He rejoined Apax in 2016, but recently retired from the private sector — though, at 48, he’s loath to use the “R-word.”

His trajectory is similar to Daum’s and her predecessor, David Lehman, who both worked in the private sector before landing government jobs.

Daum, a Harvard Business School grad who worked for commercial real estate and investment giant Trammell Crow Residential before founding a small New Haven real estate investment firm, became DECD’s deputy commissioner in 2020.

She was appointed commissioner in 2022. Her predecessor, Lehman, was a partner at investment giant Goldman Sachs before Lamont tapped him to lead DECD in 2019.

Daum said having a chief innovation officer will allow DECD to better serve Connecticut’s growing innovation economy, including its cluster of life science and biotechnology companies in New Haven, and fintech and insurtech businesses in different parts of the state.

“We wanted to have that expertise in-house so that we can be helping those companies to grow in Connecticut, or come to Connecticut in the first place, and make sure that there’s someone here that really speaks their language and can really explain the value proposition of Connecticut, or get their feedback on what we need to do differently to make it an even better place to grow your company,” Daum said in an interview with the HBJ.

Since taking office in 2019, Lamont, a former small business owner, has created several C-suite-type roles within state government, including the chief operating officer position, which is currently vacant, and chief marketing officer, held by Anthony Anthony, a former Lamont aide.

Anthony also works for DECD.

But O’Keefe said he doesn’t see the new positions as moves toward corporatizing state government.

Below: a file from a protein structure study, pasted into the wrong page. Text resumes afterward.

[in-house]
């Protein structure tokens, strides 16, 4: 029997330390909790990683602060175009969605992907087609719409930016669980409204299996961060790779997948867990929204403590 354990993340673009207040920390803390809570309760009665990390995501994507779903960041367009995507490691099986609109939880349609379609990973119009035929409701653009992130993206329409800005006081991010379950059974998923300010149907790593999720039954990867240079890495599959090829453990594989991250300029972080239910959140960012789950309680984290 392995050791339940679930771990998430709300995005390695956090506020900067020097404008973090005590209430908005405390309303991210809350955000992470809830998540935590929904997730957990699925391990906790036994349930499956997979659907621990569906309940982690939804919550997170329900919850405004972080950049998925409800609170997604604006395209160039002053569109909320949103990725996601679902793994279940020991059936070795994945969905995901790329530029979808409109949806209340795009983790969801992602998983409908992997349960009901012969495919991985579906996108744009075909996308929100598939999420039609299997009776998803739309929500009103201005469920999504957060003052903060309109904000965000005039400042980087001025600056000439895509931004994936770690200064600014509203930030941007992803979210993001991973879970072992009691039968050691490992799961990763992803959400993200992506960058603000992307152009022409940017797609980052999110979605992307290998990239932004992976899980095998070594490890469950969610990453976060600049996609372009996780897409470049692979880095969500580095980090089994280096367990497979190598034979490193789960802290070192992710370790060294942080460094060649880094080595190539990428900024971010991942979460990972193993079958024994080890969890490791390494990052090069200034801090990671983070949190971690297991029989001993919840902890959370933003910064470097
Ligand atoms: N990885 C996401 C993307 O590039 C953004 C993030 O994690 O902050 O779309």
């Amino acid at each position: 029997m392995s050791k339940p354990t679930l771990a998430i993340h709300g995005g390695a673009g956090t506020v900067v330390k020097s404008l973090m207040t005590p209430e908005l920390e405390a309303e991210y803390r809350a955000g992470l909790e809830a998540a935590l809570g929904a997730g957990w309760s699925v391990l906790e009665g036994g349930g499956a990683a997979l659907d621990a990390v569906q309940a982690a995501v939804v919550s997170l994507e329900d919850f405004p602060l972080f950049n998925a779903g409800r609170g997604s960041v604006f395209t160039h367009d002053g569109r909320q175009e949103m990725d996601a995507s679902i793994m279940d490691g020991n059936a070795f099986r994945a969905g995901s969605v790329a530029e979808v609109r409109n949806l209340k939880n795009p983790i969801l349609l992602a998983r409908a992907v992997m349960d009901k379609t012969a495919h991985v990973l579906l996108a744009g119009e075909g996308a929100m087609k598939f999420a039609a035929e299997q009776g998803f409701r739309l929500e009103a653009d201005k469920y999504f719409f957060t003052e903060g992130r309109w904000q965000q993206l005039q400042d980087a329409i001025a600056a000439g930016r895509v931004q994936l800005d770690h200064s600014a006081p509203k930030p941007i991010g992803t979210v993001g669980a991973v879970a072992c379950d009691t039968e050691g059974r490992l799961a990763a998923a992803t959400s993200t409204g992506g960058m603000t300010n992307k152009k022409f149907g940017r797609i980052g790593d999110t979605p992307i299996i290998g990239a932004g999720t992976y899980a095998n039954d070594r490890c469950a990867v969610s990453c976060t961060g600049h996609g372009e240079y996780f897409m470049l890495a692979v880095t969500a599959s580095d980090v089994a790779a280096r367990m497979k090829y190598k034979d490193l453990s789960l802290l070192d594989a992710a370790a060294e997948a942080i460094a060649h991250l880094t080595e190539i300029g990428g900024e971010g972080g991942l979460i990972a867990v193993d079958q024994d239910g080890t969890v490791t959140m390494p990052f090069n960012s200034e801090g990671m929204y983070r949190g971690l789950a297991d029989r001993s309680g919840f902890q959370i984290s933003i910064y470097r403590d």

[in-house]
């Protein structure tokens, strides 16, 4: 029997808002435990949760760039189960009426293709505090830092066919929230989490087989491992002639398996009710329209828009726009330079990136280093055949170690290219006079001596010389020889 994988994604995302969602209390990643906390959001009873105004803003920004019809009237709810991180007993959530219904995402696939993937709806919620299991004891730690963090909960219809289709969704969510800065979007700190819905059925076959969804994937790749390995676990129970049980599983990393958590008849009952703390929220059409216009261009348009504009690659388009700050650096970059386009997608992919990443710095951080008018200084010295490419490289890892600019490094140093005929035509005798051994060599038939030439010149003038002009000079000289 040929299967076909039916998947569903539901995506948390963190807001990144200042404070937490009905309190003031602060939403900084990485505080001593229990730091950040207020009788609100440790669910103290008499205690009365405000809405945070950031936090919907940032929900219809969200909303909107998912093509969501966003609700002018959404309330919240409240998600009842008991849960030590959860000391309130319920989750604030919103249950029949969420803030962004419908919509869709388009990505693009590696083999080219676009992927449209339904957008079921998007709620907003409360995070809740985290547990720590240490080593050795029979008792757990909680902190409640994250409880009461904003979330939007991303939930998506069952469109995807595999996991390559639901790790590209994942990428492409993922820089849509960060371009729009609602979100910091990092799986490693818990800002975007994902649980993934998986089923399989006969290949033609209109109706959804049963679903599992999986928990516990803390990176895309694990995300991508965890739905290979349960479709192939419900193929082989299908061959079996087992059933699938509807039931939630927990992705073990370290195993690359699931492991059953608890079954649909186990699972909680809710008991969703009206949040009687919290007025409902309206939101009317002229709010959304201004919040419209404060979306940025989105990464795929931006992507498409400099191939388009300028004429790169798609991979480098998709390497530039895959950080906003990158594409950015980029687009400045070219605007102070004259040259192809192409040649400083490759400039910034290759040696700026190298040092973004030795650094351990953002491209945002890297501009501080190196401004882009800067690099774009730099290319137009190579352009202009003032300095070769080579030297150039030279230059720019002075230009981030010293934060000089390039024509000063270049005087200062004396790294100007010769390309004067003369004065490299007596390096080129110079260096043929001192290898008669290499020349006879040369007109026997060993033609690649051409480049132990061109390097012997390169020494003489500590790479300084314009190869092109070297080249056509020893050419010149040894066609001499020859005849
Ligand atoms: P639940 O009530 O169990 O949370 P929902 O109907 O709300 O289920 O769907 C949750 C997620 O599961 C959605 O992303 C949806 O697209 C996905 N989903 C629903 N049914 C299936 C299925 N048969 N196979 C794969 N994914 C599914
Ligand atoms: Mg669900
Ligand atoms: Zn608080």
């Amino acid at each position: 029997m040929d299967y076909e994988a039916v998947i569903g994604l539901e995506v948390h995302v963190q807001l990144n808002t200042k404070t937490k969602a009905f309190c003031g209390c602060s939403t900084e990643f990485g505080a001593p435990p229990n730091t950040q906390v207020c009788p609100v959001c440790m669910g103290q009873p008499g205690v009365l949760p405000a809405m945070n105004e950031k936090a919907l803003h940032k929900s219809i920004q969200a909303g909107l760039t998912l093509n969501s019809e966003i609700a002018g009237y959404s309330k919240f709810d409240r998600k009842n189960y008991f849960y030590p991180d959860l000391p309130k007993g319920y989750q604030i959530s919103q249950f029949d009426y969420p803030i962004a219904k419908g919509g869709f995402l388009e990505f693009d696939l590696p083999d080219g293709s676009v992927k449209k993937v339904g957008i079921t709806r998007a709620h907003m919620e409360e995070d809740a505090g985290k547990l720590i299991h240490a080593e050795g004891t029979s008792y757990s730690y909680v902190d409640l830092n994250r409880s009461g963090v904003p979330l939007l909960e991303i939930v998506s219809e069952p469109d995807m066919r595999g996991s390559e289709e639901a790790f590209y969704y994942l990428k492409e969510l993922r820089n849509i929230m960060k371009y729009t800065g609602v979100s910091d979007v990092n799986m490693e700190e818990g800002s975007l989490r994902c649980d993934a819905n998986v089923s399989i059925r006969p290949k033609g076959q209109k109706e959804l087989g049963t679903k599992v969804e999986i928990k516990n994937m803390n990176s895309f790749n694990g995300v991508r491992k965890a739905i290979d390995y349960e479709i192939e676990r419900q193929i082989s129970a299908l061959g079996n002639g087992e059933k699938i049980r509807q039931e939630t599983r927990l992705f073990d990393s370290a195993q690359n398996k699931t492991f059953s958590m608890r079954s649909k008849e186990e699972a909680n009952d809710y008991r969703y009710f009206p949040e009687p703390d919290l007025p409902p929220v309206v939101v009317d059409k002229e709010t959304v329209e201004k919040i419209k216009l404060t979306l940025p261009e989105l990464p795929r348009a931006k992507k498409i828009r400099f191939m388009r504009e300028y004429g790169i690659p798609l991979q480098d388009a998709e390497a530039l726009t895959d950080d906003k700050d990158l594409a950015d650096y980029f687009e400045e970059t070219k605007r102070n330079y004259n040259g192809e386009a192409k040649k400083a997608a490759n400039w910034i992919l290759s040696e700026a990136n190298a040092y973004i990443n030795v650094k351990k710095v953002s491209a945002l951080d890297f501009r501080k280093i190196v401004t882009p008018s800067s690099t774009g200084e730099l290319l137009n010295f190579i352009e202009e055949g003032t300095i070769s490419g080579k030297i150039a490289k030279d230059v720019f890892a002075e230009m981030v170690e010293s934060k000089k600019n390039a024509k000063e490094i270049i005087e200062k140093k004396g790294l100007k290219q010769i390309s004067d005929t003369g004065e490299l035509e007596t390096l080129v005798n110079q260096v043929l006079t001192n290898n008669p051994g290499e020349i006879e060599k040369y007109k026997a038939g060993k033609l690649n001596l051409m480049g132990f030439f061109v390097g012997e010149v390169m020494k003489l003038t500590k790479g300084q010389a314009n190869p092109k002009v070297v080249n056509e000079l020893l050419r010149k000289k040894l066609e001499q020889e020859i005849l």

“Yes, we call it chief innovation officer, which sounds corporate, but the actual mandate is public service, right?” he said. “This is all about helping people, helping communities thrive, helping to invest in those communities and really just make Connecticut an even better place to live.”

Adopted state

O’Keefe, who lives in New Canaan with his wife, Sarah, two daughters, 11 and 14, and two dogs, came from humble beginnings.

He grew up in a small house outside Boston, and his mother was a public school teacher. He took an interest in technology at a young age and was intellectually curious. He said he taught himself how to code and started an e-commerce website in 1994, the same year Yahoo! was founded.

Then he learned how to invest.

Outside of work, O’Keefe serves as a board member and chairperson emeritus of The Opportunity Network, an education and career-skills nonprofit that reaches more than 40,000 high-potential students from historically marginalized communities.

He’s also served in positions at his alma maters, including president of the alumni board at Harvard Business School, where he received his MBA, and on the President’s Leadership Council at Brown University, where he received his bachelor’s degree.

He calls Connecticut his adopted state, but says he’s fully invested in it. He said he chose the Nutmeg State for its quality of life and business opportunities.

“We have all of the assets and work already underway to create and foster this concept of innovative ecosystems,” O’Keefe said. “And now there’s an opportunity to come in and hopefully play a role that helps further coordinate, further catalyze, for it to grow.”